BILL PRICE could give a misleading impression on first acquaintance. He might appear diffident, which belied the penetrating and innovative approach he brought to scientific problems. In this respect he had a certain similarity to Charles Wheatstone, the inventor of the electric telegraph, whose name has been attached to the Chair at King's College London to which Price was appointed in 1962.
There is a well-known, possibly apocryphal, story about Wheatstone that he ran away out of fright at the last moment before he was due to give a lecture at the Royal Institution, the lecture then being given by Faraday. Bill Price did not run away before he gave a distinguished lecture at the Royal Institution, but he was certainly more comfortable when he was working at the laboratory bench. This makes a second similarity with Wheatstone. Both men were supreme experimenters, using the materials at hand in new and ingenious ways to achieve new instrumentation driven by new concepts. Price could design new apparatus, construct it with his own hands, including the use of machine tools and scientific glass blowing, and make it work. He had a profound intuition for optical design to achieve new measurements in spectroscopy, and by careful experimental design he ensured the measurements were accurate and would stand the test of time.
Price was a physicist and spectroscopist of international reputation. He was elected a Fellow of the Royal Society at the age of 50. He became Wheatstone Professor and Head of Department of Physics at King's College London in 1962, a post he retained until his retirement in 1976. After this he became an Emeritus Professor of London University, retaining strong links with King's.
Price was an undergraduate at the University of Wales, Swansea, after attending the local grammar school where his father was a teacher. He frequently remembered with glee that, when he was a school prefect, he several times put Dylan Thomas into detention. Following his B Sc degree at Swansea he gained two Ph D degrees, one at the Johns Hopkins University, Baltimore, in 1934 and one at Cambridge University in 1937. He became Prize Fellow of Trinity College, Cambridge, in 1938. During the war years, until 1943, Price undertook research in absorption spectroscopy on the composition of alloys used in German bombers and he determined, from their characteristic spectra, the sources of supply of the aviation fuel from crashed enemy aircraft. He then spent three years at ICI Billingham setting up spectroscopic facilities and one year as a research associate at the University of Chicago carrying out fundamental research in spectroscopy. Then followed his appointment at King's College London in 1948, initially as Reader in Physics.
In his early research, Price was mainly involved with vacuum ultra-violet spectroscopy. This work bore fruit subsequently in the understanding of satellite data concerning the photochemistry and photoionisation of the upper atmosphere, Price was recommended for employment at King's College by Professor Charles Coulson. The then Wheatstone Professor was JT (later Sir John) Randall. Randall was establishing biophysics at King's, involving inter-disciplinary research encompassing physics, chemistry, biology, biochemistry etc, with the intention, among other problems, of considering the structure and function of nucleic acids and proteins.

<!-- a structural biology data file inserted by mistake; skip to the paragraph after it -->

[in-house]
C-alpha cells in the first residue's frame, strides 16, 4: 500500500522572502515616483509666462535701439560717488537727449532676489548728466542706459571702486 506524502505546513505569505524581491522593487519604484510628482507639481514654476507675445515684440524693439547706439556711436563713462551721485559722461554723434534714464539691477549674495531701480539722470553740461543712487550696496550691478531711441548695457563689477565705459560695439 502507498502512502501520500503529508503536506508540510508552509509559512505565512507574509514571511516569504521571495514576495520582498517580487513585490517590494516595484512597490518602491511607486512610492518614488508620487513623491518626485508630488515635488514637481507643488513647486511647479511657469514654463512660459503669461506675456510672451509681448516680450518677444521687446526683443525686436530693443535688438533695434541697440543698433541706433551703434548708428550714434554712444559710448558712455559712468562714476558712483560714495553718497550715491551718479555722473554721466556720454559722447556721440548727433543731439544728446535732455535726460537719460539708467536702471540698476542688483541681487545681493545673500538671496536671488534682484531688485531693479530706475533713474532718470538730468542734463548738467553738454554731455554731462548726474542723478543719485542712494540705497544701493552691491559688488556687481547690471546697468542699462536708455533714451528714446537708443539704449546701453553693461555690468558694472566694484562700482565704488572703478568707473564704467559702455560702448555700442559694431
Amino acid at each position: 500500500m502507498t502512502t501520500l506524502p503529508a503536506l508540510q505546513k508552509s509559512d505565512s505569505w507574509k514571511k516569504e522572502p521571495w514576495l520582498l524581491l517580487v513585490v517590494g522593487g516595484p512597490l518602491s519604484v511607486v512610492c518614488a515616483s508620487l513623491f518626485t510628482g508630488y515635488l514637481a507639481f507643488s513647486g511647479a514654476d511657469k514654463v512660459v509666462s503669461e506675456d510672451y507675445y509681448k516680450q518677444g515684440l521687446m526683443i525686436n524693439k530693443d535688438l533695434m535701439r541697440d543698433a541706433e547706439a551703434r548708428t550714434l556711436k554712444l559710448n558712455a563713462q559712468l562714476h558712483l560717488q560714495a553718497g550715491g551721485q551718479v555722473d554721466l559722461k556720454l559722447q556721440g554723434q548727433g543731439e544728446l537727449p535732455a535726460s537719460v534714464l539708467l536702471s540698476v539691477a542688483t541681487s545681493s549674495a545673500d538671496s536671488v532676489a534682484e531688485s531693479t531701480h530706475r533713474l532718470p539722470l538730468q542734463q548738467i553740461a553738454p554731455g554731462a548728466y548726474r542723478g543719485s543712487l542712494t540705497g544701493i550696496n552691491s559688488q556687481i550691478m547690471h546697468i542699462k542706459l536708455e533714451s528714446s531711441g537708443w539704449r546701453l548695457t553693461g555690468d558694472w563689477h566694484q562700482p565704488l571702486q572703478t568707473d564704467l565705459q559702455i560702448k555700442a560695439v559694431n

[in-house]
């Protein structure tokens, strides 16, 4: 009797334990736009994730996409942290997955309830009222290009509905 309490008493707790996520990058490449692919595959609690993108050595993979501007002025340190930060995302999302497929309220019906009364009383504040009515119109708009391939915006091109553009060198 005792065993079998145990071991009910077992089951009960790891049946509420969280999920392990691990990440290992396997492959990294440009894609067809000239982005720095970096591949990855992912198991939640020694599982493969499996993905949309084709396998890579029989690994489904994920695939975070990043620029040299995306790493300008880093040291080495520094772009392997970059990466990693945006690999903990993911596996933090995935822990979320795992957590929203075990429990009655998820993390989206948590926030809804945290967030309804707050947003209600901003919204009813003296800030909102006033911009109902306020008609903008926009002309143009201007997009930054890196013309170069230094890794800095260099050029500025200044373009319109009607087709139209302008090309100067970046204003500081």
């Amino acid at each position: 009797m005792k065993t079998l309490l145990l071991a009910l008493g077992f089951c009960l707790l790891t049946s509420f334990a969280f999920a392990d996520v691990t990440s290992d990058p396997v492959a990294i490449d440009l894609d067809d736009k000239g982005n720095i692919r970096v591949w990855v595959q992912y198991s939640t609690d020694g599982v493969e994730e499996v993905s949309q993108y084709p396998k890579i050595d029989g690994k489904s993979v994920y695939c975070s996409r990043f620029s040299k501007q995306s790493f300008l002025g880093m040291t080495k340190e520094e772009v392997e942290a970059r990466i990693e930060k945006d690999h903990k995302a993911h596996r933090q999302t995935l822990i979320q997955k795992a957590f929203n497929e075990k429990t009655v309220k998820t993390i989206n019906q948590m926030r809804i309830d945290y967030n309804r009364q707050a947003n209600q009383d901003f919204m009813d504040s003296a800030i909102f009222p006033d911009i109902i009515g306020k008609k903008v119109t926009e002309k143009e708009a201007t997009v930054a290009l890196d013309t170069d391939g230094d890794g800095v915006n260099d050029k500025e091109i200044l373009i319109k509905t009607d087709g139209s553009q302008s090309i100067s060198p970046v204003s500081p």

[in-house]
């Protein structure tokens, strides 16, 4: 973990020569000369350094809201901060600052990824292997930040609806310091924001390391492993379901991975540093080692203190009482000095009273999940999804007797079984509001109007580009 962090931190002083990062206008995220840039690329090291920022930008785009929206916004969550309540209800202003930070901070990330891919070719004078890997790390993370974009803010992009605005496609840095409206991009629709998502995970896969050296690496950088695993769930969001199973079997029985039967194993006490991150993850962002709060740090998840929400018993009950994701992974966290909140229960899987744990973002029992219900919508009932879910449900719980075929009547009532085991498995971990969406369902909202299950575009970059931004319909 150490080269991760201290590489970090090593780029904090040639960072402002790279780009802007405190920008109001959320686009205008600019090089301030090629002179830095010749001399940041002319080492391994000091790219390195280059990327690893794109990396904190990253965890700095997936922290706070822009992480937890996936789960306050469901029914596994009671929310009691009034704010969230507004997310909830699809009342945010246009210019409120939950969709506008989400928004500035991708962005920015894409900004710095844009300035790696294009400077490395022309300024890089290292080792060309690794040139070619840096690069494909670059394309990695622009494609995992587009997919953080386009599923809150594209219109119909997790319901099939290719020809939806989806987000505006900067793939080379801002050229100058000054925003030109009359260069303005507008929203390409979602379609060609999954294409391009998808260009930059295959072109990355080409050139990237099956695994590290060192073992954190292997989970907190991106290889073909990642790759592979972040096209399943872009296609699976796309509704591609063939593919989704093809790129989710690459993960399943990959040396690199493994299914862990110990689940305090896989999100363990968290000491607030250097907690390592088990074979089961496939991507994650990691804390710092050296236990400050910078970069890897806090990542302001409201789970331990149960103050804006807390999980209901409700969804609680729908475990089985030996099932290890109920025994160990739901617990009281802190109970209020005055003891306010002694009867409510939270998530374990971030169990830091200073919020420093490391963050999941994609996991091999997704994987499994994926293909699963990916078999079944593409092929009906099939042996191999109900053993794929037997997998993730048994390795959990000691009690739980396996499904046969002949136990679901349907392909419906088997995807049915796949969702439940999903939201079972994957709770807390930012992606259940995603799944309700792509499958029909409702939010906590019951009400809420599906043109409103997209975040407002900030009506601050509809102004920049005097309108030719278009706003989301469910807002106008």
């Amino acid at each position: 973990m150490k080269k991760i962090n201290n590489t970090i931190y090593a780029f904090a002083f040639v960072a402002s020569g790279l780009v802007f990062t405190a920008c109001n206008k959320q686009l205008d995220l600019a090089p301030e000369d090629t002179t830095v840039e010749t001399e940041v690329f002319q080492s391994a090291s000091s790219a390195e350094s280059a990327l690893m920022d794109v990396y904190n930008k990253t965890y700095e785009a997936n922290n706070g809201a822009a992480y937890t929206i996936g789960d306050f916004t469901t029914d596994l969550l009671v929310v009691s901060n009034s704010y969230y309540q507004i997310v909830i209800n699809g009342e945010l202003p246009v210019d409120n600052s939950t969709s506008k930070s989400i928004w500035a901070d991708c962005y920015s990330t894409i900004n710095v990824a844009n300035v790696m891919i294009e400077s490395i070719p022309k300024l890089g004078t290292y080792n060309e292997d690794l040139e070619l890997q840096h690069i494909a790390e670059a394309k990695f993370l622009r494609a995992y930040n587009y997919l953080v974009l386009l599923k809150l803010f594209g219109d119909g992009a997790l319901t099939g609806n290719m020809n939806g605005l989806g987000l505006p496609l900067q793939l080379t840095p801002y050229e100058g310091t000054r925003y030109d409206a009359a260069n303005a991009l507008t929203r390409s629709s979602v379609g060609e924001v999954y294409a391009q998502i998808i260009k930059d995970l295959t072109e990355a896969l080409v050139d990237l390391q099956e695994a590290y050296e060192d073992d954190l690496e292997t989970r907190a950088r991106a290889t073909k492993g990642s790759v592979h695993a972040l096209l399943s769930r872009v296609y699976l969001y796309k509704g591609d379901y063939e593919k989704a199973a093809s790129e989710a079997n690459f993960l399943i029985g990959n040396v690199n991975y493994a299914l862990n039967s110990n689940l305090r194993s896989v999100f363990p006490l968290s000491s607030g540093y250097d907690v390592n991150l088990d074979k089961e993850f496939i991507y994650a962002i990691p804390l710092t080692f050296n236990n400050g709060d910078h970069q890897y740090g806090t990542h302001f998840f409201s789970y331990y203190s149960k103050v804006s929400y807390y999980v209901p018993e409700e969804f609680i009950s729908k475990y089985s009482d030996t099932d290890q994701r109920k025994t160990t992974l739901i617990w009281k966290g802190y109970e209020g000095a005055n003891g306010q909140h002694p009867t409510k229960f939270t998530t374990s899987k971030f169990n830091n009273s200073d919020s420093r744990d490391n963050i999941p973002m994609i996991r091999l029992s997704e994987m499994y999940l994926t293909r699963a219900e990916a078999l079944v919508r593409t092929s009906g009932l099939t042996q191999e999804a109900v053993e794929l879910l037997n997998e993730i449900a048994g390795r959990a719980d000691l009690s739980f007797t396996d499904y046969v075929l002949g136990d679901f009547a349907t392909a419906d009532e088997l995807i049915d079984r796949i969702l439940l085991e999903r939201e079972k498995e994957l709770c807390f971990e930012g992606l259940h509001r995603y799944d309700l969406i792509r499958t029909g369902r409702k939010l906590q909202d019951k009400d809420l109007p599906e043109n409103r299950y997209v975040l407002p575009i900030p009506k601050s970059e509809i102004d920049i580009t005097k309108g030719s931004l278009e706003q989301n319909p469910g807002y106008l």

Price seized the opportunity to broaden his role in harmony with Randall's wishes and began immediately to develop at King's both further fundamental work in the vacuum ultra-violet and also infrared absorption studies which included pioneering measurement on DNA and protein structure. Thus began the strong school of modern spectroscopy covering a wide range of the electromagnetic spectrum which has flourished, and still flourishes, at King's College. Undoubtedly the success of the work stemmed principally from Price's ability as a physicist, but Price was also a charming and friendly man who engendered loyalty not only in his research associates and immediate students but also in the Physics department as a whole.
When Price began infra-red work on DNA he found himself providing crucial structural data, particularly about the orientation of the hydrogen bonds (as we now know) linking the double DNA helix. These data were to be used in association with the X-ray diffraction results of Maurice Wilkins, Rosalind Franklin, Alec Stokes and Raymond Gosling for the determination of the molecular structure. As a direct consequence of the interpretation of the diffraction data, the double helix for DNA was established and a Nobel prize was awarded to Maurice Wilkins with Crick and Watson from Cambridge. Price died within a few weeks of the 40th anniversary of the papers in Nature which announced the DNA structure.
Price continued work on both ultra-violet and infra-red spectroscopy in parallel at King's until he retired. However, increasingly as time went on Price, for his personal research, concentrated on the ultra-violet. He saw immediately the potential of the new method of ultra-violet photoelectron spectroscopy which he developed rapidly at King's, as did DW Turner, at Imperial College, London. In parallel, Professor K. Siegbahn, in Uppsala, Sweden, was developing X-ray photoelectron spectroscopy, for which he was subsequently awarded a Nobel prize.
Price twice came near to a Nobel prize and published over 150 research papers. He carried out pioneering work in ultra-violet, infra-red and photoelectron spectroscopy. This breadth of coverage of the different branches of spectroscopy is unlikely to be seen again, because he was in at the beginning of and made important contributions to the modern applications of all three approaches. As a consequence Bill Price's knowledge of spectroscopy was encyclopaedic. Price, like Wheatstone, was an intuitive 'hands-on' physicist, who made important contributions to science.
(Photograph omitted)Reuse content